There’s no such thing as ‘just taking a walk’ when married

Burt's Eye View

I once heard of a man who decided to take a walk, so he got right up and did so.

That man was single.

If you’re married with children, you never get right up and do anything. A simple act of going to the store for a loaf of bread takes on all the rigors, debates and sidetracks of a Congressional hearing:

“Do I have to go?”

“Why can’t we get normal bread?”

“Have you seen my other shoe?”

“That store’s gross.”

“Just a sec, I’m almost at the next lev… aaaugh! Now I have to start all over again.”

“I just remembered, I forgot my summer reading list — can you pick up these six books at the library? I’ll start this one right after I make a sandwich… Hey, there’s no bread!”

By the time you get to the store, you go straight to the ibuprofen aisle and crawl away without a scrap of bread.

Our kids left the roost years ago. Even though it’s just the two of us, my wife and I still cannot leave the house for any reason in less than two hours and 37 minutes. Take the aforementioned walk, which both of us, when we were single, could do at a moment’s notice. As a couple, not so much.

One of us will pop into the living room, where the other is reading the newspaper, and say, “Hey, Honey, let’s go for a stroll.”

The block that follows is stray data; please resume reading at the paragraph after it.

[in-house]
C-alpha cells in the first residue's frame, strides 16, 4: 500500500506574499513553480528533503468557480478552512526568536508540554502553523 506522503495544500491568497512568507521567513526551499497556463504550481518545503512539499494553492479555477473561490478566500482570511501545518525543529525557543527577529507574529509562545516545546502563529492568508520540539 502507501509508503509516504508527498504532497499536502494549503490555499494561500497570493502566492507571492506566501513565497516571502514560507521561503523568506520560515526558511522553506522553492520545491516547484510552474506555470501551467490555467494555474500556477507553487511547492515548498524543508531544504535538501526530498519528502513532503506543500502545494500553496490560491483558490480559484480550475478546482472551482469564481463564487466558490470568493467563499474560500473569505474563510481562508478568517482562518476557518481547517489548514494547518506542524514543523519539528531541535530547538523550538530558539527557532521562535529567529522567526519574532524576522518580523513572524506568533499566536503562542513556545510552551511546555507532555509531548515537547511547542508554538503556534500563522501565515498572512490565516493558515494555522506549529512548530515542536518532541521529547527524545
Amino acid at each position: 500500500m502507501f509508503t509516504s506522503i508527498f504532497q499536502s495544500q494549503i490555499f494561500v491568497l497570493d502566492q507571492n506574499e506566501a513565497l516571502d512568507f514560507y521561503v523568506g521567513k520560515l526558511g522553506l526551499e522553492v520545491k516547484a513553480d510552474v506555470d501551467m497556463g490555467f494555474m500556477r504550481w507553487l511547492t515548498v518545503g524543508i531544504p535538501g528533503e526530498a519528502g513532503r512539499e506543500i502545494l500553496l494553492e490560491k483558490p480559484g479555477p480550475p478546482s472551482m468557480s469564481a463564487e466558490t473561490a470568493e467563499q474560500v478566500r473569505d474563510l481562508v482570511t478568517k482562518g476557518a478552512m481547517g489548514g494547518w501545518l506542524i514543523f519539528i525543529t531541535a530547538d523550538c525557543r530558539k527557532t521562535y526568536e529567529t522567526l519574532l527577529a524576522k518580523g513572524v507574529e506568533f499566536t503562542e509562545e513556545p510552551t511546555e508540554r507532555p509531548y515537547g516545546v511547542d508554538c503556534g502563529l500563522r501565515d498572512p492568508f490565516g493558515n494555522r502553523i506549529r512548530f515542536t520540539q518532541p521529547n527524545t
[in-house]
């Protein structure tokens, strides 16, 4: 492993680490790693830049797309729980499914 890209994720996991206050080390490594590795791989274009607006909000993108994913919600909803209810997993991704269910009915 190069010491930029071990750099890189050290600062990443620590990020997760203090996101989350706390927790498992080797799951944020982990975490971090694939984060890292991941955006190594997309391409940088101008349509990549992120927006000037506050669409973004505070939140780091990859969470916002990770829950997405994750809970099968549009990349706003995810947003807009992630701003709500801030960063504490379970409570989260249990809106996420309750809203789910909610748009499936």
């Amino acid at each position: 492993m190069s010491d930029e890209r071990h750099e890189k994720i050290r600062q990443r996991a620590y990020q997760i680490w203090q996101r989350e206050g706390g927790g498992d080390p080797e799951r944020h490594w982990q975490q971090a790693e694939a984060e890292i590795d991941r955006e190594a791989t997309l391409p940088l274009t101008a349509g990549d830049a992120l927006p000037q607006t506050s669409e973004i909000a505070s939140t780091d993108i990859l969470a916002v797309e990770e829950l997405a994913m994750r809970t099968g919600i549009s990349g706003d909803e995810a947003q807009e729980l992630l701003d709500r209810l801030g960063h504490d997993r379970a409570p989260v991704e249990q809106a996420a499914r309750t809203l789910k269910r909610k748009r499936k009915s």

“That sounds nice. What’s the temperature?”

“I don’t know. It’s morning, so cool, I suppose.”

“Let me check my phone.”

Nineteen minutes later: “Well? How hot is it?”

“I haven’t looked yet. What do you think about this couch? Somebody posted that they’re getting rid of it.”

“We don’t have a pickup truck. Can we talk about that after our walk?”

“OK, fine.”

Thirty-three minutes later: “So… Are you going to put your shoes on?”

“Oh, you meant you want to go now?”

“Yes, of course, I want to go now. That’s why I said let’s go for a stroll.”

“You didn’t say now.”

“Now. Now. NOW!”

“Sure. Fine. I’ll clean this stuff up off the dining room table and I’ll be ready to go. It’ll just take a minute.”

Fifty-four minutes later: “Can we please go for a walk?”

“I’m waiting on you.”

“I thought you were cleaning the table.”

“I finished that a half hour ago. But you were busy, so I started this letter while I was waiting for you.”

“I’m not busy. I’ve been waiting for you! C’mon, let’s go. Oh wait, I forgot that I have to call Jack. Give me a moment.”

Twenty-three minutes later: “He wasn’t home. I left a message. Let’s go.”

“Are you wearing that? Outdoors? Where our neighbors can see?”

“Yes. We’re just going for a walk!”

“Not with me when you’re looking like that.”

Eight minutes later: “I changed. Let’s go.”

“I need to stretch first.”

“Couldn’t you have done that already? Ugh. Now I have to go to the bathroom. Be right back.”

Four minutes later: “I’m ready… Right after I send that text to the office before I forget again.”

Sixteen minutes later: “No more delays. Let’s go.”

“Have you seen my sunglasses?”

“Never mind. Now it’s raining.”

“You should have checked the weather.”


I once heard of a man who decided to take a walk, so he got right up and did so. That man was single.

— Share your marital delays with Cole at burts eyeview@tribtoday.com, on the Burton W. Cole page on Facebook or @Burton WCole on Twitter.


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